By Aimable Twahirwa;
Scientists are poised to help countries in the East African region expand their pharmaceutical industries by developing locally made innovative products that are technologically demanding in relation to the economic context of low-income countries.
Thanks to project implemented as part of the 5-year Initiative to strengthen the capacities of Science Granting Councils (SGCs) in sub-Saharan Africa to support research and evidence, research institutions and scientists have been supported to conduct bioequivalence studies for generic medicines.
During the implementation phase of this new research, bioequivalence studies were conducted especially to address current challenges faced by pharmaceutical manufacturers across the region with constant competitive and regulatory pressure to upgrade their technological capabilities.
“Most of countries do not have the capacity to conduct bioequivalence studies for generic medicines, so the quality of most locally produced generic medicines is not fully established,” said Prof. Justin Ntokamunda Kadima referring to the situation in East African region.
Kadima is the lead-researcher from the department of Clinical Pharmacology, School of Medicine and Pharmacy at University of Rwanda.
Mainstreaming STI in pharmaceutical industry
Although there is increasing evidence indicating that the capacity issues to conduct bioequivalence studies for generic medicines across the region seem to have hindered some countries from sustaining these efforts.
While some initiatives are emerging in Uganda and Tanzania, Rwanda and Burundi are in the design phase.
In East Africa, researchers say the characteristics of local drug production are still shaped by each country’s economic and industrial systems, which in turn are the product of their economic and policy to mainstreaming Science Technology and Innovation (STI) as one of the key agendas for socio-economic development.
They also indicate that pharmaceutical manufacturers face constant competitive and regulatory pressure to upgrade their technological capabilities.
The evolving analytical framework emphasizes the extent to which this upgrade is based on both investment at the enterprise level by building on existing capabilities, as well as the benefits that flow from its basic surrounding industrial environment, it said.
Reducing donor-funded purchases
Initial studies for generic medicines conducted by a team of researchers from the University of Rwanda found that the catalytic properties of the purified enzymes used in the designing of drugs such as the antibiotic amoxicillin capsules and captopril tablets can serve as catalyst for capacity building and the subsequent introduction of bioequivalence studies in East African Community (EAC) member states
This is because the quality of most locally produced generic medicines is not fully established across the region, Prof. Kadima told Rwanda Dispatch magazine in an exclusive interview.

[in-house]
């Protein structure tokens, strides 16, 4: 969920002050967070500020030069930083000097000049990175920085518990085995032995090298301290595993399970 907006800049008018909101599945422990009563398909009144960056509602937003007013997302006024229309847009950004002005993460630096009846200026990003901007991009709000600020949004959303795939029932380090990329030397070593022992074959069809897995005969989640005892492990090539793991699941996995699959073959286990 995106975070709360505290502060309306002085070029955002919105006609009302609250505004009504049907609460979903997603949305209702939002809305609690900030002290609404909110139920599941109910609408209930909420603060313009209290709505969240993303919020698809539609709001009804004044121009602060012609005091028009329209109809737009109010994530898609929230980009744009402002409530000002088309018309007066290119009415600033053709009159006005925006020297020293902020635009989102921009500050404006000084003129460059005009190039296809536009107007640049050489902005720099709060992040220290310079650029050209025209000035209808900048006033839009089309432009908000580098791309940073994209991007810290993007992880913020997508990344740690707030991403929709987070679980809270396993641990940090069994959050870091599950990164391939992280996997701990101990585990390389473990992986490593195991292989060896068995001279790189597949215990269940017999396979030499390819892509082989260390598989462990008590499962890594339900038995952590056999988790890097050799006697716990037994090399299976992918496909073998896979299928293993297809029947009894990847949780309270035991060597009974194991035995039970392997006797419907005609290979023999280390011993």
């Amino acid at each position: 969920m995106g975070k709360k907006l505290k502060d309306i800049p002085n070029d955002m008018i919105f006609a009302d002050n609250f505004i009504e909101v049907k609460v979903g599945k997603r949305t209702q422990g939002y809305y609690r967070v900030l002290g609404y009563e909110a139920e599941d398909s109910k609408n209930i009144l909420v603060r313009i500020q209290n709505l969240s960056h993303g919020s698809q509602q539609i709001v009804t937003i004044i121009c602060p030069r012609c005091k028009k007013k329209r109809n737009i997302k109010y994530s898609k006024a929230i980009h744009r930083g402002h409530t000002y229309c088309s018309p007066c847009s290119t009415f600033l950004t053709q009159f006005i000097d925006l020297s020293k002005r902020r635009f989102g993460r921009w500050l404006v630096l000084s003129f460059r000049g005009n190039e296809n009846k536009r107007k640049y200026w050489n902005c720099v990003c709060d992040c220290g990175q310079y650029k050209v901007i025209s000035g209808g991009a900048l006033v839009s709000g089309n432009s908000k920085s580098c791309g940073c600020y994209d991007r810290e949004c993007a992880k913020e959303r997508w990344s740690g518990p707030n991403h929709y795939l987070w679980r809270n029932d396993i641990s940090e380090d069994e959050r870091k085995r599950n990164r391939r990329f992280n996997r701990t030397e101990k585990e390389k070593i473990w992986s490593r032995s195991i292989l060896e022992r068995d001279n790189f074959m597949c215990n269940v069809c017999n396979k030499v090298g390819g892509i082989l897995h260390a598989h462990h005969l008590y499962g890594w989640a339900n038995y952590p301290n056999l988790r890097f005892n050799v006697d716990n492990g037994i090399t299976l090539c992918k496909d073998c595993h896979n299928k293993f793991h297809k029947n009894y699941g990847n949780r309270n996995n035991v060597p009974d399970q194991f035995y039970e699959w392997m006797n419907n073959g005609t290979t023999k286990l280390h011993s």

One of the reason justifying this phenomenon is related to the fact that local pharmaceutical industries have been for long deprived of massive business opportunities through donor-funded purchases, he said.
According to him, reliance on donor funds such as the Global Fund to Fight HIV/AIDS, Malaria, and Tuberculosis is clearly not sustainable in the long term when considering that there are many diseases for which local pharmaceuticals in the region are key treatments and for which access to quality medicines is much less advanced.
During the implementation phase, the project has focused on conducting bioequivalence studies to establish links between amoxicillin capsules and captopril tablets, which showed good clinical efficacy to treat a wide variety of bacterial infections in East African region.
“It was a prospective exploratory project aimed at identifying strengths, weaknesses, and opportunities for local pharmaceutical industry,” the Rwandan pharmacists say.
Across East African region, researchers describe pharmaceutical as the core of national healthcare sectors as it serves as one of the most important manufacturing industry.
However, experts note that pharmaceutical manufacturers still face constant competitive and regulatory pressure to upgrade their technological capabilities.
“The evolving analytical framework emphasizes the extent to which this upgrade is based on both investment at the enterprise level by building on existing capabilities, as well as the benefits that flow from its basic surrounding industrial environment,” Prof. Kadima said.
Kadima acknowledges that the quality of most locally produced generic medicine across East African region also deprives local pharmaceutical industries of massive business opportunities through donor-funded purchases.
Benefits of locally manufactured drugs
During various workshops and conferences organized by the United Nations Conference on Trade and Development (UNCTAD), the Deutsche Gesellschaft für Internationale Zusammenarbeit (GIZ) and the Secretariat of the East African Community (EAC), pharmaceutical scientists emphasized the importance to promote coherence of local pharmaceutical production policies and other means of improving access to medicines and medical products in the region and beyond.
Other suggested measures include setting of common external program tariff and protocol of the common market, human capacity building and foreign investment, it said.
Among other major public health, impacts in the use of locally manufactured drugs for therapeutic purposes include the pricing of locally produced products that governments and people could afford and the uninterrupted supply of essential medicines, according to researchers.
“There is also a need to promote the innovation for the development of formulations that is more suitable for local conditions,” Prof. Kadima said.